Gendering the Extraverted State: the Politics of the Kenyan Sex Workers' Movement
Egle Cesnulyte (University of Bristol)
Paper short abstract:
Due to the gendered nature of Kenyan state’s extraversion processes and the resulting dual accountability to national and foreign sovereigns, its approach to gender issues is inconsistent and results in gender rights movements being both included and excluded from the national political scene.
Paper long abstract:
The Kenyan Sex Worker movement occupies a peculiar place in Kenyan politics -it is an important partner in different programs and policies in the health sector, but individuals selling sex still disproportionately suffer from different forms of state and public violence and are often marginalised. This article argues that due to the gendered nature of Kenyan state's extraversion processes and the resulting dual accountability to national and foreign sovereigns, the Kenyan state's approach to gender issues is inconsistent and thus produces a situation where social movements with a gender rights agenda can be both included and excluded from the national political scene. The article also explores how the sex worker movement builds on this duality of the Kenyan state when making its strategic choices about engagement with national policy bodies.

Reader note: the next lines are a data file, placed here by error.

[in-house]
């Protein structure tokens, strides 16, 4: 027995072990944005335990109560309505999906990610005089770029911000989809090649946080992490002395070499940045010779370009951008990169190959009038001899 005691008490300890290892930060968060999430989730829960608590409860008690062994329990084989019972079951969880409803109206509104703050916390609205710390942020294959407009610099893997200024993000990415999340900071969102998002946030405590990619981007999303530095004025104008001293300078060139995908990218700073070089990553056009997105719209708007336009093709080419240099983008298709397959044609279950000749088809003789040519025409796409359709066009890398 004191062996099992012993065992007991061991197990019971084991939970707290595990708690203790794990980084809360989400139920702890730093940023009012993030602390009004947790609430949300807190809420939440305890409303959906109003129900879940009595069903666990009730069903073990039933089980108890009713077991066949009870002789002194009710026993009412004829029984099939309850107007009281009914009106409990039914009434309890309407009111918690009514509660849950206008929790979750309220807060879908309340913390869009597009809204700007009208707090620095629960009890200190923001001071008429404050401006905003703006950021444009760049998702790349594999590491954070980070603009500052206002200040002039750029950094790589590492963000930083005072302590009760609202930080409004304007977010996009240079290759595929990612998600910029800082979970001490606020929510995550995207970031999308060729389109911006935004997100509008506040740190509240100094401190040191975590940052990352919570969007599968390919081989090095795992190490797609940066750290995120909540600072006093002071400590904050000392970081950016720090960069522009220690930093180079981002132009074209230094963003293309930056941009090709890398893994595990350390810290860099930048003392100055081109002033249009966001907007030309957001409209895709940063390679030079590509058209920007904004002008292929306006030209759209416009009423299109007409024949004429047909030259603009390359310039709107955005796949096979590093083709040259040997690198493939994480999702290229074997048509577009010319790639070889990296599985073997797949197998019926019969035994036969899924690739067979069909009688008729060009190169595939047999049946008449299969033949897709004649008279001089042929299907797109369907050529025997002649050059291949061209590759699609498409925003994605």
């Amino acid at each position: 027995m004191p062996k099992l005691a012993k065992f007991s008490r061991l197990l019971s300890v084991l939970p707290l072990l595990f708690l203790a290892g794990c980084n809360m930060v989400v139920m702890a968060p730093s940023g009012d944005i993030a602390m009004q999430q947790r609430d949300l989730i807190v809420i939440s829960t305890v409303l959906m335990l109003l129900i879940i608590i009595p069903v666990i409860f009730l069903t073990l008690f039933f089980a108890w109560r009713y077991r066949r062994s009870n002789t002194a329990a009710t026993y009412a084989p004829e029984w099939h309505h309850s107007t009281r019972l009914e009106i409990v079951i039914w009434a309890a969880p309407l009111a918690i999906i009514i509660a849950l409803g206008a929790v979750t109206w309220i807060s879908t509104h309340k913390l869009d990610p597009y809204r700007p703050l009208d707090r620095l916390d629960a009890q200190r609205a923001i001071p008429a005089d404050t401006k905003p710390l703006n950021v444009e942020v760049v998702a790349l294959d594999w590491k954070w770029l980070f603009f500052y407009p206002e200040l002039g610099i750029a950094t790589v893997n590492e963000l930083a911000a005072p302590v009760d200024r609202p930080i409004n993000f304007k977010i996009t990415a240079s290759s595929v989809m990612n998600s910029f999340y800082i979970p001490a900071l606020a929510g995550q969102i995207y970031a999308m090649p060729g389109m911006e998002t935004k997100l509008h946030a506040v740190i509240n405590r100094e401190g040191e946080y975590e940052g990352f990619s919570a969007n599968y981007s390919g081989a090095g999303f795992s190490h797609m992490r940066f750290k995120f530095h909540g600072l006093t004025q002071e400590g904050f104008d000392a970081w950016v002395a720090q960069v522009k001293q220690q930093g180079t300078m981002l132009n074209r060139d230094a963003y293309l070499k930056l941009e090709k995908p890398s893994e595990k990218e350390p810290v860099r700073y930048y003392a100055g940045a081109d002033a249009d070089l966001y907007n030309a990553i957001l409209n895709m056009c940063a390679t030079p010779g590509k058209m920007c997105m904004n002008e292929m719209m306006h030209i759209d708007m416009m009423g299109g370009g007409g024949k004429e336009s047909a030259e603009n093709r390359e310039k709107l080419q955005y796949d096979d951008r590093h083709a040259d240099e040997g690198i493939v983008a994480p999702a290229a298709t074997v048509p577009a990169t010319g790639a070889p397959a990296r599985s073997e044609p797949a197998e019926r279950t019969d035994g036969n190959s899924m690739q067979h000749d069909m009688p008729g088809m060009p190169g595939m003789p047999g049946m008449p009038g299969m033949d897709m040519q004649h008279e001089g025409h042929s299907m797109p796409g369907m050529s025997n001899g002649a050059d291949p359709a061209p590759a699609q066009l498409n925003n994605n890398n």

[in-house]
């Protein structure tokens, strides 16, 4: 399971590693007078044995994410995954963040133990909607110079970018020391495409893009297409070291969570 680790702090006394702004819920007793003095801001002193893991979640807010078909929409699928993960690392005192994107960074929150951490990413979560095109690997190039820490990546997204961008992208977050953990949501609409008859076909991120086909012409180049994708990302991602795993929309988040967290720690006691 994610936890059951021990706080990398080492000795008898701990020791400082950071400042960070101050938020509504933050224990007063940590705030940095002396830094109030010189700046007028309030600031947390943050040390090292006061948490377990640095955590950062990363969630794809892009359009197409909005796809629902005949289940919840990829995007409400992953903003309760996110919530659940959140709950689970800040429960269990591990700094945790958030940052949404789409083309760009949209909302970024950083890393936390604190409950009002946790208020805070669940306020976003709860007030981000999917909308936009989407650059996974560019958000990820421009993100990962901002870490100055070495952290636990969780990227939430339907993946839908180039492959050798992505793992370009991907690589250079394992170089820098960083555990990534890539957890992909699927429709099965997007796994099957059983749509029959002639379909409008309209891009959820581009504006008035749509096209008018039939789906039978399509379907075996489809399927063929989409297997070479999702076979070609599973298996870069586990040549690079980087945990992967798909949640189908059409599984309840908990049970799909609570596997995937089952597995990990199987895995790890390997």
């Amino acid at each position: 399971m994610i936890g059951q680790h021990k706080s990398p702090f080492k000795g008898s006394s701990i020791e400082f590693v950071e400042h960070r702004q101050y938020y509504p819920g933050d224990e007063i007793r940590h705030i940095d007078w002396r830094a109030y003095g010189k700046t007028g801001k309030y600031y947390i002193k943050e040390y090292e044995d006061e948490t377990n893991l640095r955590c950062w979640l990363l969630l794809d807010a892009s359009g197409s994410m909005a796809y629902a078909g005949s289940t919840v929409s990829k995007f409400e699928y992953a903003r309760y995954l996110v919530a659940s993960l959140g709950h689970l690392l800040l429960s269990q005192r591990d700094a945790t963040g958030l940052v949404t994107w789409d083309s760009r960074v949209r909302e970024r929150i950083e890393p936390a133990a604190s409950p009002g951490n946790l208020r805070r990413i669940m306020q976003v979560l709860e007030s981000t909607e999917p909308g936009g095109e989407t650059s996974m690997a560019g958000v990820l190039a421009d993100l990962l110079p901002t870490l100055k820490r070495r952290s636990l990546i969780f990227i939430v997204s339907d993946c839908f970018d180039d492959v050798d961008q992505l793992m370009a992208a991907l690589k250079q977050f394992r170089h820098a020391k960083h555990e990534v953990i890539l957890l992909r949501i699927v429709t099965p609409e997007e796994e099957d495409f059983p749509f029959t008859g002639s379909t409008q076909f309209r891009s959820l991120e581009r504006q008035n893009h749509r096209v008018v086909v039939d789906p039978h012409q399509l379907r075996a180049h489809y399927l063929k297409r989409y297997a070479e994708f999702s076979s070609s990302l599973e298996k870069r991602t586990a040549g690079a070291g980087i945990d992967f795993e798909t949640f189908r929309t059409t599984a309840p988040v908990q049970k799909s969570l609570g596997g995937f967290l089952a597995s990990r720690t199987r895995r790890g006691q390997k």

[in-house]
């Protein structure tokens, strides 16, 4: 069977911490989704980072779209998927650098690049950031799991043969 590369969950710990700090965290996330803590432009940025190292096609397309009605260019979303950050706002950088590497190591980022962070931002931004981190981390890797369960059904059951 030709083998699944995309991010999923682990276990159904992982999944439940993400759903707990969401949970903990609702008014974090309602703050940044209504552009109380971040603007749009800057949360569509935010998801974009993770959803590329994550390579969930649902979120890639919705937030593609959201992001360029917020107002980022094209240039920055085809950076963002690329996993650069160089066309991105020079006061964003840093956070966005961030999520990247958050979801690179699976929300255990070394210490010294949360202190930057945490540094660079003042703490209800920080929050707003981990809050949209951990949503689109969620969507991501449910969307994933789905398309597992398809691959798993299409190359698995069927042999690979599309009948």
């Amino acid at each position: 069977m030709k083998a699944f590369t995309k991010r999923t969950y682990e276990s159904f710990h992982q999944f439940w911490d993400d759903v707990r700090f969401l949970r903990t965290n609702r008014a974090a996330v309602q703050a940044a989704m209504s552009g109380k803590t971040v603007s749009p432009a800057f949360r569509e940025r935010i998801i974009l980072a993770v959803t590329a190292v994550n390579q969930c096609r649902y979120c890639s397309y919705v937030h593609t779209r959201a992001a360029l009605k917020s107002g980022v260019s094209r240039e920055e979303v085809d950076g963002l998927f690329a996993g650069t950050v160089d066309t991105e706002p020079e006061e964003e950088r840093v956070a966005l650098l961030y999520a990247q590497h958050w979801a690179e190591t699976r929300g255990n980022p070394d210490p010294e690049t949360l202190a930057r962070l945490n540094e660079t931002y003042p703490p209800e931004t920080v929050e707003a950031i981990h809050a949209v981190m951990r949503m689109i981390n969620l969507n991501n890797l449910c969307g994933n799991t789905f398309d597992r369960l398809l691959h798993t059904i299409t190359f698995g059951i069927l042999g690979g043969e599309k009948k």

Changing spaces for rural and urban civil society movements in Africa